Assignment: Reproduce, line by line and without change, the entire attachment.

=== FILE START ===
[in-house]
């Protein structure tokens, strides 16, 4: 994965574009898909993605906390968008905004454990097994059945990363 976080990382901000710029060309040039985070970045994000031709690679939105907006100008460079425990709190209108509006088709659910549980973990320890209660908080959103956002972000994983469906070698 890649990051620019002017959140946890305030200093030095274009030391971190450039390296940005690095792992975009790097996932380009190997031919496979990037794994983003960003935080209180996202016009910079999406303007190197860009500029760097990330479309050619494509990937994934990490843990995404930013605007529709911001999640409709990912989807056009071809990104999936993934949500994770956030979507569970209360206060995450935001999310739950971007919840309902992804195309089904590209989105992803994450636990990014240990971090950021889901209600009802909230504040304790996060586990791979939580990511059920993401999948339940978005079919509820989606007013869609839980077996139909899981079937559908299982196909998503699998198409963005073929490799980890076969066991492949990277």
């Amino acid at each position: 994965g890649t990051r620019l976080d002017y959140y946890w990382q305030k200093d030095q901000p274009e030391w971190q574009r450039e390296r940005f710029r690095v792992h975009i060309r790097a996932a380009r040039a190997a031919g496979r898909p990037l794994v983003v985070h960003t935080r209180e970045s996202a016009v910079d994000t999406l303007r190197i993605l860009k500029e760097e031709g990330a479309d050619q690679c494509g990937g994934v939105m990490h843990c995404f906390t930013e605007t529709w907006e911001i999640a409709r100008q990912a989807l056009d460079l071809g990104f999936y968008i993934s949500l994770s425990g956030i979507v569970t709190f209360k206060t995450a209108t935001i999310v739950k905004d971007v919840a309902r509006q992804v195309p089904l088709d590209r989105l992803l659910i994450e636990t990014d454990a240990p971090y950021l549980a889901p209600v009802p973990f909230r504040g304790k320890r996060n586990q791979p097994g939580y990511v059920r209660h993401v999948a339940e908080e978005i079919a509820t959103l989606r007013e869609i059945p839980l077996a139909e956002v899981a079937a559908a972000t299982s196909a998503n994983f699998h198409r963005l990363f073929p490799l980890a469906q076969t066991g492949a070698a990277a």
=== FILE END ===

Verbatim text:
[in-house]
């Protein structure tokens, strides 16, 4: 994965574009898909993605906390968008905004454990097994059945990363 976080990382901000710029060309040039985070970045994000031709690679939105907006100008460079425990709190209108509006088709659910549980973990320890209660908080959103956002972000994983469906070698 890649990051620019002017959140946890305030200093030095274009030391971190450039390296940005690095792992975009790097996932380009190997031919496979990037794994983003960003935080209180996202016009910079999406303007190197860009500029760097990330479309050619494509990937994934990490843990995404930013605007529709911001999640409709990912989807056009071809990104999936993934949500994770956030979507569970209360206060995450935001999310739950971007919840309902992804195309089904590209989105992803994450636990990014240990971090950021889901209600009802909230504040304790996060586990791979939580990511059920993401999948339940978005079919509820989606007013869609839980077996139909899981079937559908299982196909998503699998198409963005073929490799980890076969066991492949990277």
């Amino acid at each position: 994965g890649t990051r620019l976080d002017y959140y946890w990382q305030k200093d030095q901000p274009e030391w971190q574009r450039e390296r940005f710029r690095v792992h975009i060309r790097a996932a380009r040039a190997a031919g496979r898909p990037l794994v983003v985070h960003t935080r209180e970045s996202a016009v910079d994000t999406l303007r190197i993605l860009k500029e760097e031709g990330a479309d050619q690679c494509g990937g994934v939105m990490h843990c995404f906390t930013e605007t529709w907006e911001i999640a409709r100008q990912a989807l056009d460079l071809g990104f999936y968008i993934s949500l994770s425990g956030i979507v569970t709190f209360k206060t995450a209108t935001i999310v739950k905004d971007v919840a309902r509006q992804v195309p089904l088709d590209r989105l992803l659910i994450e636990t990014d454990a240990p971090y950021l549980a889901p209600v009802p973990f909230r504040g304790k320890r996060n586990q791979p097994g939580y990511v059920r209660h993401v999948a339940e908080e978005i079919a509820t959103l989606r007013e869609i059945p839980l077996a139909e956002v899981a079937a559908a972000t299982s196909a998503n994983f699998h198409r963005l990363f073929p490799l980890a469906q076969t066991g492949a070698a990277a």